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Katrina: a 10-Year Review

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This week is the 10th anniversary of the destruction of the southeastern gulf coast by Hurricane Katrina.

More than 1,800 people died. There is no estimate for the number of pets and wildlife. Damage was estimated at more than $100 billion.

About 80 percent of New Orleans was flooded. In Mississippi, the water surge flooded as much as 10 miles from the beaches.

The Category 3 storm should not have caused that much damage, but it exposed poorly-designed levees that should have protected New Orleans.

Sanctimonious critics, many of them conservative politicians, claimed that if the residents had evacuated New Orleans like they were ordered, the death toll and suffering would have been significantly less.

What they didn’t say, however, was that almost all roads were blocked or destroyed. Even if the roads weren’t damaged, evacuation would have been difficult. Many of the residents who remained were poor, Black, an often relied upon public transportation, as do many residents of urban areas. Hundreds of school buses that could have evacuated the residents were destroyed in the braschkatrinaflood. Even if they weren’t, there weren’t enough drivers—most were in their own houses, which were flooded, or at the SuperDome or Convention Center, both of which sustained damage.

The media—and numerous conservative radio and TV pundits—reported looting.

But, most was for food and supplies needed to sustain the people through what would be several days of terror. Not reported was that the stores would have had to throw away the food and supplies, but would still get insurance reimbursement, whether the supplies were damaged by the flood or taken from the shelves by the storm victims.

Prisoners were left locked in flooded cells—the guards had abandoned them. Police deserted their duties. The attendants and staff of at least one nursing home fled, leaving the infirm and elderly to struggle or die. And almost everywhere was the inhumane greed of thousands who filed false claims, set up phony Katrina victim websites to collect money that never went to the victims, or were in collusion with local and state governments to make obnoxious profits on contracts that were supposed to help return the Gulf to at least the level it was before the storm.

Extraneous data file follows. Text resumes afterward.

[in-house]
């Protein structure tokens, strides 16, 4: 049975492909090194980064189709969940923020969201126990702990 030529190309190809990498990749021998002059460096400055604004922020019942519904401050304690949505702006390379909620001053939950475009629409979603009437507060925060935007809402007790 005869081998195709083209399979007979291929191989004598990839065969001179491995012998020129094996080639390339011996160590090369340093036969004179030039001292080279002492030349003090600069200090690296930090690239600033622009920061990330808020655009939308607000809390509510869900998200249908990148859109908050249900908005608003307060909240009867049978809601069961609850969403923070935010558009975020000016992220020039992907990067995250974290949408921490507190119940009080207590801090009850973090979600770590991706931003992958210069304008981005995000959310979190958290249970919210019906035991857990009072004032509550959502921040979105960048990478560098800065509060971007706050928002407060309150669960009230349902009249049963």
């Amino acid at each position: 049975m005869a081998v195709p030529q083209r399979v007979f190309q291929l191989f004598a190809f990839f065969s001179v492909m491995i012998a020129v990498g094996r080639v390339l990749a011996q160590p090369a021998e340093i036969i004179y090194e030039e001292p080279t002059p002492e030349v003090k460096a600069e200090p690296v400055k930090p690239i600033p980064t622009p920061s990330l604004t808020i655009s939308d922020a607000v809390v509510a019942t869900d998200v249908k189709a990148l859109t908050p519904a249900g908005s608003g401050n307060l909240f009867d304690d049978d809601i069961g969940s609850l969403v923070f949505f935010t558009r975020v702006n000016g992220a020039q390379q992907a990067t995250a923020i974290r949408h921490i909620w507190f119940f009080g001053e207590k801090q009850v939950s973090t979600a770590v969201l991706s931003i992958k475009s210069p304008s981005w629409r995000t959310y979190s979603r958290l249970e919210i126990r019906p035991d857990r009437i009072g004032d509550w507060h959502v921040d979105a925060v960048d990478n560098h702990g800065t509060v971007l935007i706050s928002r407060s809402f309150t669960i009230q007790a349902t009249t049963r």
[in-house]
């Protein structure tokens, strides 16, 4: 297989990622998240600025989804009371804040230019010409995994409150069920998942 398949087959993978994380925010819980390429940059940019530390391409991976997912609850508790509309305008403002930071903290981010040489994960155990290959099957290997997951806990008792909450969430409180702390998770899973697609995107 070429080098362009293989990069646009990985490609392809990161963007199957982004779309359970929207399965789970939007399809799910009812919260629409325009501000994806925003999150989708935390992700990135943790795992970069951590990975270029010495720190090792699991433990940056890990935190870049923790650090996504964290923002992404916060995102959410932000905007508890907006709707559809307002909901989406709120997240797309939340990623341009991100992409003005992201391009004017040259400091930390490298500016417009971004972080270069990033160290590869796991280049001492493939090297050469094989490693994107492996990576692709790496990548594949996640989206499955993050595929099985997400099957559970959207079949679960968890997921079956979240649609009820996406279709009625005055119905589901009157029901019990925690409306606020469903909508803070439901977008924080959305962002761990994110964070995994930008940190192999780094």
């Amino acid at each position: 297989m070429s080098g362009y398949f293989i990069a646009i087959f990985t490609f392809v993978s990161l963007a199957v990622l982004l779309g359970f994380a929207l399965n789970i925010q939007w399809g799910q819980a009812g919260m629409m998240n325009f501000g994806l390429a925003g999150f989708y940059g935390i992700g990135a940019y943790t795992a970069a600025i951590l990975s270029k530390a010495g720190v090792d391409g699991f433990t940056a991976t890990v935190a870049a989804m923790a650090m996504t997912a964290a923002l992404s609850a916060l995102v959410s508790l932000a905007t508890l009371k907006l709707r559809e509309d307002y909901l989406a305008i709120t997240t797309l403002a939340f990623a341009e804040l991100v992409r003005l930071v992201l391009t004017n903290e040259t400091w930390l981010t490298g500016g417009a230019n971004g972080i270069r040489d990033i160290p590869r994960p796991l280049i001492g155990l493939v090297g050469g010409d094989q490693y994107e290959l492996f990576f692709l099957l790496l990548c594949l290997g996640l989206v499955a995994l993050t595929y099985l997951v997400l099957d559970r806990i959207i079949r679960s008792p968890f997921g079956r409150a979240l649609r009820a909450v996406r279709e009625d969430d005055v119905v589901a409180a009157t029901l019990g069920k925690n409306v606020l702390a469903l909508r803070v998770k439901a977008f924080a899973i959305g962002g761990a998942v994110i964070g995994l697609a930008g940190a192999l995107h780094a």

Hospitals sustained heavy damage. Only heroic efforts by medical staff and other employees to evacuate the patients kept the death and injury toll down.

The damage might have been less if fossil fuel corporations, aided by state and federal governments, had not drilled into the sand bars, natural protection against storms. But, oil was too lucrative, and protection of the coastline not even an afterthought.

Plywood was not available to cover windows before the storm hit; much of it had been sent to Iraq. Deep water vehicles were not available; they were in Iraq to sustain the war. National Guard troops, who would have been called out in force, were serving in Iraq.

The Army Corps of Engineers and local and state officials several times before Katrina hit had begged for funds to improve the poorly-designed levee system. But, there wasn’t enough money because it was encumbered in a war economy.

FEMA’s response time was far too long, its effectiveness diminished by political decisions that were made in the Bush–Cheney administration. Many local and state officials—of both major political parties—showed the nation that ineptness wasn’t confined to the federal government. Supplies were rerouted or never delivered; communications between agencies was dismal. However, the Coast Guard, National Weather Service, and National Hurricane Center stood out for excellence—as did the Red Cross, Salvation Army, and numerous other volunteer organizations, many of which were on the scene before FEMA.

Homeland security needs to be a lot more than just protecting our country from ISIS, al-Qaeda, and other terrorists. The budget for the Department of Defense this year is about $600 billion, about 54 percent of the entire federal budget. Natural disasters—from forest fires in Oregon to the severe drought in California and the Southwest to floods in Louisiana—have taken more lives and caused more damage than all the terrorists combined. But the budget for disaster relief is about $7 billion, slightly more than 1 percent of the Defense department budget. Even if all the $50 billion spent in Katrina disaster relief during the past decade is figured into the total, it’s still less than 10 percent of one year’s Defense appropriation.

And yet, conservative politicians have questioned why the nation needed to put money into Katrina relief. They are the same ones who unquestioningly advocated for more funds for defense while questioning the need for federal funds to help the victims of Hurricane Sandy. Yet, when heavy rains flooded Texas in May, both of Texas’s senators, who had voted to deny funds for the Jersey coast, were first in line to demand federal funds for their own state.

Have we still not learned anything in the past decade?

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Walter Brasch is an award-winning social issues journalist. His latest book is Fracking Pennsylvania, an analysis of the history, economics, and politics of fracking, as well as its environmental and health effects.

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